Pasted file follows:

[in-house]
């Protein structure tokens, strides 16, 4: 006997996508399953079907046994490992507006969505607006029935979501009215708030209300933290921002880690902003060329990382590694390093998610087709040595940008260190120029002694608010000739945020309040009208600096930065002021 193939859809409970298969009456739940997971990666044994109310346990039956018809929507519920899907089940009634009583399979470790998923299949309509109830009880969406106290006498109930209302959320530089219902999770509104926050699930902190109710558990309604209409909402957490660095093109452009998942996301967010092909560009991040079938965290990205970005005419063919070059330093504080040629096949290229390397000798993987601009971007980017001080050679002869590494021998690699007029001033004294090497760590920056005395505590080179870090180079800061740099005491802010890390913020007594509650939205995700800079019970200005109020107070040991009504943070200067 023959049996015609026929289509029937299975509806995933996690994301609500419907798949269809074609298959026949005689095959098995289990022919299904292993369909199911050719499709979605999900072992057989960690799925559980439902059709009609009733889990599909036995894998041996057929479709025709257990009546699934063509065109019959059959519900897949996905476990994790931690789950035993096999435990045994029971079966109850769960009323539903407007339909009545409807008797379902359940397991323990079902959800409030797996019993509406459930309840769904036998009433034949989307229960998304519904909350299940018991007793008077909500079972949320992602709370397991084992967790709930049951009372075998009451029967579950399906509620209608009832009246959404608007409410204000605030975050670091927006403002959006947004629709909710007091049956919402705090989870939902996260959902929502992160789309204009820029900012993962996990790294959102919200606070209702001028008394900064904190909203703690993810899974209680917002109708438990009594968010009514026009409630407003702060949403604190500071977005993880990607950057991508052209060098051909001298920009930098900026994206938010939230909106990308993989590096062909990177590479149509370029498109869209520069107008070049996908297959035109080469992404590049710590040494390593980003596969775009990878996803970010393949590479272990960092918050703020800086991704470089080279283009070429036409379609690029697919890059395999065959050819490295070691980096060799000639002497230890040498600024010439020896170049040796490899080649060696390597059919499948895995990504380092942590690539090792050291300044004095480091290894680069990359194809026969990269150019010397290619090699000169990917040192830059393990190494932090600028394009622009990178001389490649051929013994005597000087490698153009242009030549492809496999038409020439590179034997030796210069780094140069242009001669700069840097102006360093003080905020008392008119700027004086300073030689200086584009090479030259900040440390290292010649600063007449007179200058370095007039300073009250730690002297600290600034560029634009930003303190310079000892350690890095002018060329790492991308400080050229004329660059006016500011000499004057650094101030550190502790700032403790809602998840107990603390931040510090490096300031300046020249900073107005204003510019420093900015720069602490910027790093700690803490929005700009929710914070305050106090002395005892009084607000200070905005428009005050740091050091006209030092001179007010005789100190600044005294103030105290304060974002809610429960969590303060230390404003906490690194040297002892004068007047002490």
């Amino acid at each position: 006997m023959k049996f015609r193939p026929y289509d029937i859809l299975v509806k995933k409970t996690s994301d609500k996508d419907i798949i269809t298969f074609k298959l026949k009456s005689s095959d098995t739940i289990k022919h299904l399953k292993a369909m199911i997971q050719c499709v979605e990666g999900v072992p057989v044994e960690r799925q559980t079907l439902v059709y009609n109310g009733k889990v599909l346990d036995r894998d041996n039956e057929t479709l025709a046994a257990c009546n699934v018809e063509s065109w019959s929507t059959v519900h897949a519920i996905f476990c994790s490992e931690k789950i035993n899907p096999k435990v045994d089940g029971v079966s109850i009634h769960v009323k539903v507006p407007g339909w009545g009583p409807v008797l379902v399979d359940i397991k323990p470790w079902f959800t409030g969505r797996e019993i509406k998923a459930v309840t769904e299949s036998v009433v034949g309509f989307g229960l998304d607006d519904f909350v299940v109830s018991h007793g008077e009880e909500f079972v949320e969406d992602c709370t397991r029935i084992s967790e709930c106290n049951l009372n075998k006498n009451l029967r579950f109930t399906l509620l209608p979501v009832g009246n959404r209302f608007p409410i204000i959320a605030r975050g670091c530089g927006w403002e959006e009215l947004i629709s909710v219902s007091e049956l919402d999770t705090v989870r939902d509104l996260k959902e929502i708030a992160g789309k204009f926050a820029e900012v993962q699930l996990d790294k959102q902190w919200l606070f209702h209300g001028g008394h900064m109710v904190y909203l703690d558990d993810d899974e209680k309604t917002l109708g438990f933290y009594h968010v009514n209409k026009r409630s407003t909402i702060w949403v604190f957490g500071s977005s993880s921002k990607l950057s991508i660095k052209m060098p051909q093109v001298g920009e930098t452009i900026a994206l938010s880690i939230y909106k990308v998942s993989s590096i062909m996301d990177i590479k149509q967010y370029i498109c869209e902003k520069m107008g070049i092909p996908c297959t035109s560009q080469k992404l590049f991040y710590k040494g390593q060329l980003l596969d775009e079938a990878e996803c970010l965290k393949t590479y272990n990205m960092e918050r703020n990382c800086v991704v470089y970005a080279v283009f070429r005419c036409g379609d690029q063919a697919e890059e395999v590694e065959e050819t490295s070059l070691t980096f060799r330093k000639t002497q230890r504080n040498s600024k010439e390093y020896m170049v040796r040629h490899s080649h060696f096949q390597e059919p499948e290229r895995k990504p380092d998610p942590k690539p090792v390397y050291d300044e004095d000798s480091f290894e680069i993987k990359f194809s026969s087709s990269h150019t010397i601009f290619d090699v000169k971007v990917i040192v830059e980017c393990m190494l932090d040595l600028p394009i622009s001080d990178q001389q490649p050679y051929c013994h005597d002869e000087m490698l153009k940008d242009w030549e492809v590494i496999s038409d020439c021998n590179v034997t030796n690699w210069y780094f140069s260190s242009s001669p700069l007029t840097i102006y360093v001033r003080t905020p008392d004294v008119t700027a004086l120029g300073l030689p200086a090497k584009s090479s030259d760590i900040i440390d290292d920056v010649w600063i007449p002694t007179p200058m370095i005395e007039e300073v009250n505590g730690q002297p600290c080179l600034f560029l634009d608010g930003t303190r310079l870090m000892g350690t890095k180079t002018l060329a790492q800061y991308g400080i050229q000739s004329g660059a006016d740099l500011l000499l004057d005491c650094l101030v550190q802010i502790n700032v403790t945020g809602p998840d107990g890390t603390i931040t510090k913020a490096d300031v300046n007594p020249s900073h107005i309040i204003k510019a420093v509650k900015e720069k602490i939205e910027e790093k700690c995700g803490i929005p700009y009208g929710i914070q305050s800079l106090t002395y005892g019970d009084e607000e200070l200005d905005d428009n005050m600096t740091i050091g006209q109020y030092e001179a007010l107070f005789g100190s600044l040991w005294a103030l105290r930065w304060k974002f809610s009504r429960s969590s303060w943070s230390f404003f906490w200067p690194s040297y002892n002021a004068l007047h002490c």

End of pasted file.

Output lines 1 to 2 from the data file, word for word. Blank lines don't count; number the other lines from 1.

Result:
[in-house]
């Protein structure tokens, strides 16, 4: 006997996508399953079907046994490992507006969505607006029935979501009215708030209300933290921002880690902003060329990382590694390093998610087709040595940008260190120029002694608010000739945020309040009208600096930065002021 193939859809409970298969009456739940997971990666044994109310346990039956018809929507519920899907089940009634009583399979470790998923299949309509109830009880969406106290006498109930209302959320530089219902999770509104926050699930902190109710558990309604209409909402957490660095093109452009998942996301967010092909560009991040079938965290990205970005005419063919070059330093504080040629096949290229390397000798993987601009971007980017001080050679002869590494021998690699007029001033004294090497760590920056005395505590080179870090180079800061740099005491802010890390913020007594509650939205995700800079019970200005109020107070040991009504943070200067 023959049996015609026929289509029937299975509806995933996690994301609500419907798949269809074609298959026949005689095959098995289990022919299904292993369909199911050719499709979605999900072992057989960690799925559980439902059709009609009733889990599909036995894998041996057929479709025709257990009546699934063509065109019959059959519900897949996905476990994790931690789950035993096999435990045994029971079966109850769960009323539903407007339909009545409807008797379902359940397991323990079902959800409030797996019993509406459930309840769904036998009433034949989307229960998304519904909350299940018991007793008077909500079972949320992602709370397991084992967790709930049951009372075998009451029967579950399906509620209608009832009246959404608007409410204000605030975050670091927006403002959006947004629709909710007091049956919402705090989870939902996260959902929502992160789309204009820029900012993962996990790294959102919200606070209702001028008394900064904190909203703690993810899974209680917002109708438990009594968010009514026009409630407003702060949403604190500071977005993880990607950057991508052209060098051909001298920009930098900026994206938010939230909106990308993989590096062909990177590479149509370029498109869209520069107008070049996908297959035109080469992404590049710590040494390593980003596969775009990878996803970010393949590479272990960092918050703020800086991704470089080279283009070429036409379609690029697919890059395999065959050819490295070691980096060799000639002497230890040498600024010439020896170049040796490899080649060696390597059919499948895995990504380092942590690539090792050291300044004095480091290894680069990359194809026969990269150019010397290619090699000169990917040192830059393990190494932090600028394009622009990178001389490649051929013994005597000087490698153009242009030549492809496999038409020439590179034997030796210069780094140069242009001669700069840097102006360093003080905020008392008119700027004086300073030689200086584009090479030259900040440390290292010649600063007449007179200058370095007039300073009250730690002297600290600034560029634009930003303190310079000892350690890095002018060329790492991308400080050229004329660059006016500011000499004057650094101030550190502790700032403790809602998840107990603390931040510090490096300031300046020249900073107005204003510019420093900015720069602490910027790093700690803490929005700009929710914070305050106090002395005892009084607000200070905005428009005050740091050091006209030092001179007010005789100190600044005294103030105290304060974002809610429960969590303060230390404003906490690194040297002892004068007047002490």